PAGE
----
In the JournalsPerspective

Genetic variation for primary open-angle glaucoma found in those with African ancestry

Primary open-angle glaucoma may be associated with a genetic variation in individuals with African ancestry, a study found.

The multicenter genome-wide association study included 26,295 subjects, of which 9,257 had primary open-angle glaucoma (POAG). A meta-analysis identified an association between glaucoma and variants at amyloid beta A4 precursor protein-binding family member B 2 (APBB2; chromosome 4, rs59892895T>C).

The rs59892895*C risk allele, which was found only in individuals with African ancestry, continued to show association with POAG risk.

“The increased risk associated with the APBB2 allele appeared not to be mediated via increased IOP or optic nerve neuropathy associated with an increasing vertical cup-to-disc ratio, thus suggesting a new insight to primary open-angle glaucoma disease pathogenesis,” the study authors wrote.

In addition, an analysis of human retinal and primary visual cortex tissue suggested there may be a relationship between the APBB2 rs59892895*C risk allele, increased APBB2 expression and increased beta-amyloid plaque deposition, suggesting POAG neurotoxicity could result from incomplete clearance of neurotoxins and amyloid beta from the optic nerve’s interstitial space.

“It is possible that these differences in genetic architecture are, at least in part, responsible for the increased prevalence and severity of primary open-angle glaucoma in African ancestry populations,” the authors wrote. – by Rebecca L. Forand

 

Disclosures: Hauser reports no relevant financial disclosures. Please see the study for all other authors’ relevant financial disclosures.

Primary open-angle glaucoma may be associated with a genetic variation in individuals with African ancestry, a study found.

The multicenter genome-wide association study included 26,295 subjects, of which 9,257 had primary open-angle glaucoma (POAG). A meta-analysis identified an association between glaucoma and variants at amyloid beta A4 precursor protein-binding family member B 2 (APBB2; chromosome 4, rs59892895T>C).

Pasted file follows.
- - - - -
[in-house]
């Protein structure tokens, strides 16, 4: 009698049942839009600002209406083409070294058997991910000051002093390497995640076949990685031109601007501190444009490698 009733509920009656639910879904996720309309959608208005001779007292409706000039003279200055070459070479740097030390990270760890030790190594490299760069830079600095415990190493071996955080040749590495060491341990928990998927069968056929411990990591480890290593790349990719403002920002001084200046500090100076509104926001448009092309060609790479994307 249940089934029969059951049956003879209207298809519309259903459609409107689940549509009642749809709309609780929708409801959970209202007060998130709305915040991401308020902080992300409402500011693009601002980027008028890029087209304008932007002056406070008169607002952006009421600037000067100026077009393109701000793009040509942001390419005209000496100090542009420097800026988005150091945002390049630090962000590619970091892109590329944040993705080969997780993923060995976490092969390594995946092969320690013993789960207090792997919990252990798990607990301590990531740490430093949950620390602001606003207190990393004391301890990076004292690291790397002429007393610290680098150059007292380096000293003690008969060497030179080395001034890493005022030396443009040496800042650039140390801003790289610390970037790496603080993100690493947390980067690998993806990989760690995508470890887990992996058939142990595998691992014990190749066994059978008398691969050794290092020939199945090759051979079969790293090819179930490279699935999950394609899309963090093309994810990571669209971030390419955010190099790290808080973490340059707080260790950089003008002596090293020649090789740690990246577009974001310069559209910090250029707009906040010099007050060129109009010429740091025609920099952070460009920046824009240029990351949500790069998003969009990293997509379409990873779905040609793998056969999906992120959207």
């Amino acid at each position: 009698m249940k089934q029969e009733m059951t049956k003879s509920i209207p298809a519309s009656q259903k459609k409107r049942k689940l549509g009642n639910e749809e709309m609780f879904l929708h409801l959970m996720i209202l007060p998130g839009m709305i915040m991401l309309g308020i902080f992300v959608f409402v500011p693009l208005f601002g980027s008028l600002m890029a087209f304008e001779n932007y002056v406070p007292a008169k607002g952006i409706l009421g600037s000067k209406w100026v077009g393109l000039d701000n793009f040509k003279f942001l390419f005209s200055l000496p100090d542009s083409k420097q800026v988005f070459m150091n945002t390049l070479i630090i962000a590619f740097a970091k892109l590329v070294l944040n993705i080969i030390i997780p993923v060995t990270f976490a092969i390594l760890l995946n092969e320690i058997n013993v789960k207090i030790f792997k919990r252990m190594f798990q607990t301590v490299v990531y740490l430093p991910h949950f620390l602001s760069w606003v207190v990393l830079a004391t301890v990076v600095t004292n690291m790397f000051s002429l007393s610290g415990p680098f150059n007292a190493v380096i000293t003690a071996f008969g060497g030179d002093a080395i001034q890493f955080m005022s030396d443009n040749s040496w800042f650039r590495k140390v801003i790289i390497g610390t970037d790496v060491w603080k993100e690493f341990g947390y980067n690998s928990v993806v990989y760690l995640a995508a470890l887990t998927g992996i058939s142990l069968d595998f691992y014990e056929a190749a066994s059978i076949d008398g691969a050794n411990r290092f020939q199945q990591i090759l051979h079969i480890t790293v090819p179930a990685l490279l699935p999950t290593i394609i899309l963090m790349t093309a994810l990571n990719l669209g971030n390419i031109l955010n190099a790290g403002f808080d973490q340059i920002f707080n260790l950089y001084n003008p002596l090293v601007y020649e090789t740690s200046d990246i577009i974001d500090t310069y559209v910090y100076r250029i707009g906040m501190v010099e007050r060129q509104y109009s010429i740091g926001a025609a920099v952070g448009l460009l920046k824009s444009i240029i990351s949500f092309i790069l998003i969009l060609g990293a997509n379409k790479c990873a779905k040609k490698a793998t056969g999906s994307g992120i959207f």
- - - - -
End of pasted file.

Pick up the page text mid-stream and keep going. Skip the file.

The rs59892895*C risk allele, which was found only in individuals with African ancestry, continued to show association with POAG risk.

“The increased risk associated with the APBB2 allele appeared not to be mediated via increased IOP or optic nerve neuropathy associated with an increasing vertical cup-to-disc ratio, thus suggesting a new insight to primary open-angle glaucoma disease pathogenesis,” the study authors wrote.

In addition, an analysis of human retinal and primary visual cortex tissue suggested there may be a relationship between the APBB2 rs59892895*C risk allele, increased APBB2 expression and increased beta-amyloid plaque deposition, suggesting POAG neurotoxicity could result from incomplete clearance of neurotoxins and amyloid beta from the optic nerve’s interstitial space.

“It is possible that these differences in genetic architecture are, at least in part, responsible for the increased prevalence and severity of primary open-angle glaucoma in African ancestry populations,” the authors wrote. – by Rebecca L. Forand

 

Disclosures: Hauser reports no relevant financial disclosures. Please see the study for all other authors’ relevant financial disclosures.

    Perspective
    Savak “Sev” Teymoorian

    Savak “Sev” Teymoorian

    The philosophical revolution in glaucoma that has changed our treatment paradigm from a reactive to proactive methodology continues to expand. But just like everything else that has come in this rapidly changing landscape, we are viewing smaller as being better. In this case, we can’t get any smaller than single-nucleotide polymorphisms at a particular locus (APBB2). Why is this study important? Well, this means why wait for there to be any nerve damage before we identify and respond accordingly to provide excellent care. The ability to stratify patients into higher risk and aggressively treat them prior to structural changes exemplifies our attempts to be more proactive. This is especially valuable when we consider patients of African ancestry whom we know are at greater risk for not only getting glaucoma but also in degree of severity. The sooner we act on these patients, the less irreversible damage will occur. At the end of all of this, it is about our ability to maintain the best quality-of-life for our patients. The ideal approach is to treat before there are changes, and this study provides a tool we need in our battle against glaucoma to achieve that end.  

    • Savak “Sev” Teymoorian, MD, MBA
    • OSN Glaucoma Board Member

    Disclosures: Teymoorian reports no relevant financial disclosures.